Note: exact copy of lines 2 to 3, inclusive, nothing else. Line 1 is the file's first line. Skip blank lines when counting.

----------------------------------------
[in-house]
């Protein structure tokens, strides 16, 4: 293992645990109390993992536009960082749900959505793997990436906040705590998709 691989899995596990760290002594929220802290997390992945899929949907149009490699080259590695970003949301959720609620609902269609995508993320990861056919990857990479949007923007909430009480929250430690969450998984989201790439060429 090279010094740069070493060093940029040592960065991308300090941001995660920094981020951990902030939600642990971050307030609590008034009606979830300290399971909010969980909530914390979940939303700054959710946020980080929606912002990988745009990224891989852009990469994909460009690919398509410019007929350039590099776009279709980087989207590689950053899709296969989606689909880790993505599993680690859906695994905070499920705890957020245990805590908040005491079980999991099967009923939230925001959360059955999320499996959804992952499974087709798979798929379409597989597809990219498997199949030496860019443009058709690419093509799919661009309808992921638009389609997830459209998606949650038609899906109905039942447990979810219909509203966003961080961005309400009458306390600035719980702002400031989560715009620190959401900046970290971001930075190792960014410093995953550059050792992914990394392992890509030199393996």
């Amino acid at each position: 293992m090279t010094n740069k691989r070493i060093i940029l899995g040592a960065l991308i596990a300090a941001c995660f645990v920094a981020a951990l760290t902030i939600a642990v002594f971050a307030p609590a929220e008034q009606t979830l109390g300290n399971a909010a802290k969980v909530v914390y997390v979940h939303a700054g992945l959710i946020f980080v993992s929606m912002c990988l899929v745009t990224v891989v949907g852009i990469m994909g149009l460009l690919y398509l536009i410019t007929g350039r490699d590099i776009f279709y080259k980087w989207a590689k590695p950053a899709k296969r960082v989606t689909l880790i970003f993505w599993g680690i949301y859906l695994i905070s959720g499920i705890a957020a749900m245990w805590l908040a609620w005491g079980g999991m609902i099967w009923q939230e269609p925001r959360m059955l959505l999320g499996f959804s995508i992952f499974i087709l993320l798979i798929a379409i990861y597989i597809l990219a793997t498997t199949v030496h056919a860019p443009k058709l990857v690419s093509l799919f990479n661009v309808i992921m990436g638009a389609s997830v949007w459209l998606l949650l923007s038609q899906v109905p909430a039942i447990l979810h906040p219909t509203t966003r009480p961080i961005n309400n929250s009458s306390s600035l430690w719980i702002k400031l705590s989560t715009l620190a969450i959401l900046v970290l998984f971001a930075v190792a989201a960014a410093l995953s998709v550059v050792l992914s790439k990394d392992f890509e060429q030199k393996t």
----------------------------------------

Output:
């Protein structure tokens, strides 16, 4: 293992645990109390993992536009960082749900959505793997990436906040705590998709 691989899995596990760290002594929220802290997390992945899929949907149009490699080259590695970003949301959720609620609902269609995508993320990861056919990857990479949007923007909430009480929250430690969450998984989201790439060429 090279010094740069070493060093940029040592960065991308300090941001995660920094981020951990902030939600642990971050307030609590008034009606979830300290399971909010969980909530914390979940939303700054959710946020980080929606912002990988745009990224891989852009990469994909460009690919398509410019007929350039590099776009279709980087989207590689950053899709296969989606689909880790993505599993680690859906695994905070499920705890957020245990805590908040005491079980999991099967009923939230925001959360059955999320499996959804992952499974087709798979798929379409597989597809990219498997199949030496860019443009058709690419093509799919661009309808992921638009389609997830459209998606949650038609899906109905039942447990979810219909509203966003961080961005309400009458306390600035719980702002400031989560715009620190959401900046970290971001930075190792960014410093995953550059050792992914990394392992890509030199393996």
């Amino acid at each position: 293992m090279t010094n740069k691989r070493i060093i940029l899995g040592a960065l991308i596990a300090a941001c995660f645990v920094a981020a951990l760290t902030i939600a642990v002594f971050a307030p609590a929220e008034q009606t979830l109390g300290n399971a909010a802290k969980v909530v914390y997390v979940h939303a700054g992945l959710i946020f980080v993992s929606m912002c990988l899929v745009t990224v891989v949907g852009i990469m994909g149009l460009l690919y398509l536009i410019t007929g350039r490699d590099i776009f279709y080259k980087w989207a590689k590695p950053a899709k296969r960082v989606t689909l880790i970003f993505w599993g680690i949301y859906l695994i905070s959720g499920i705890a957020a749900m245990w805590l908040a609620w005491g079980g999991m609902i099967w009923q939230e269609p925001r959360m059955l959505l999320g499996f959804s995508i992952f499974i087709l993320l798979i798929a379409i990861y597989i597809l990219a793997t498997t199949v030496h056919a860019p443009k058709l990857v690419s093509l799919f990479n661009v309808i992921m990436g638009a389609s997830v949007w459209l998606l949650l923007s038609q899906v109905p909430a039942i447990l979810h906040p219909t509203t966003r009480p961080i961005n309400n929250s009458s306390s600035l430690w719980i702002k400031l705590s989560t715009l620190a969450i959401l900046v970290l998984f971001a930075v190792a989201a960014a410093l995953s998709v550059v050792l992914s790439k990394d392992f890509e060429q030199k393996t």